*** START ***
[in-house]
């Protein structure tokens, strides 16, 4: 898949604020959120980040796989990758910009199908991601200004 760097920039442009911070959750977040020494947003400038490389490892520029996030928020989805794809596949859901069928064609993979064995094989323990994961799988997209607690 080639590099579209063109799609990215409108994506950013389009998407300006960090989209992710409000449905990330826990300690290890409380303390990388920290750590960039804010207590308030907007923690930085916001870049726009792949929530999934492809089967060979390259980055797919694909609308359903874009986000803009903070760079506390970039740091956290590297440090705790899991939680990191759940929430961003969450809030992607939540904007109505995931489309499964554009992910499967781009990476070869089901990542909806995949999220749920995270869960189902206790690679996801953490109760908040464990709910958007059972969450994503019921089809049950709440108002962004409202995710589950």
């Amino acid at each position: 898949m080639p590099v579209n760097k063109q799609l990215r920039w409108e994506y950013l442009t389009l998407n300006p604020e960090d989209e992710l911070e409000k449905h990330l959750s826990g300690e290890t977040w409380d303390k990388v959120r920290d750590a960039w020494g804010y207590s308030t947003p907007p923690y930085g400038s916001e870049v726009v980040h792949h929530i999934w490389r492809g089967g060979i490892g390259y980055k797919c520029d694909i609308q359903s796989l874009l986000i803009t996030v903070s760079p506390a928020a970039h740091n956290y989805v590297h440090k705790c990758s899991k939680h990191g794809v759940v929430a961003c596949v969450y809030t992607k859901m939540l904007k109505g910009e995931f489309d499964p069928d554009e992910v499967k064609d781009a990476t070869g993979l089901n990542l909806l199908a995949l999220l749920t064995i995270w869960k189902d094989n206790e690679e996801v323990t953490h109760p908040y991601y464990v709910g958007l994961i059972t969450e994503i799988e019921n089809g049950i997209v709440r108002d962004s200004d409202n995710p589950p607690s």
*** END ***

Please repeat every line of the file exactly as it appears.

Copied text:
[in-house]
């Protein structure tokens, strides 16, 4: 898949604020959120980040796989990758910009199908991601200004 760097920039442009911070959750977040020494947003400038490389490892520029996030928020989805794809596949859901069928064609993979064995094989323990994961799988997209607690 080639590099579209063109799609990215409108994506950013389009998407300006960090989209992710409000449905990330826990300690290890409380303390990388920290750590960039804010207590308030907007923690930085916001870049726009792949929530999934492809089967060979390259980055797919694909609308359903874009986000803009903070760079506390970039740091956290590297440090705790899991939680990191759940929430961003969450809030992607939540904007109505995931489309499964554009992910499967781009990476070869089901990542909806995949999220749920995270869960189902206790690679996801953490109760908040464990709910958007059972969450994503019921089809049950709440108002962004409202995710589950």
């Amino acid at each position: 898949m080639p590099v579209n760097k063109q799609l990215r920039w409108e994506y950013l442009t389009l998407n300006p604020e960090d989209e992710l911070e409000k449905h990330l959750s826990g300690e290890t977040w409380d303390k990388v959120r920290d750590a960039w020494g804010y207590s308030t947003p907007p923690y930085g400038s916001e870049v726009v980040h792949h929530i999934w490389r492809g089967g060979i490892g390259y980055k797919c520029d694909i609308q359903s796989l874009l986000i803009t996030v903070s760079p506390a928020a970039h740091n956290y989805v590297h440090k705790c990758s899991k939680h990191g794809v759940v929430a961003c596949v969450y809030t992607k859901m939540l904007k109505g910009e995931f489309d499964p069928d554009e992910v499967k064609d781009a990476t070869g993979l089901n990542l909806l199908a995949l999220l749920t064995i995270w869960k189902d094989n206790e690679e996801v323990t953490h109760p908040y991601y464990v709910g958007l994961i059972t969450e994503i799988e019921n089809g049950i997209v709440r108002d962004s200004d409202n995710p589950p607690s």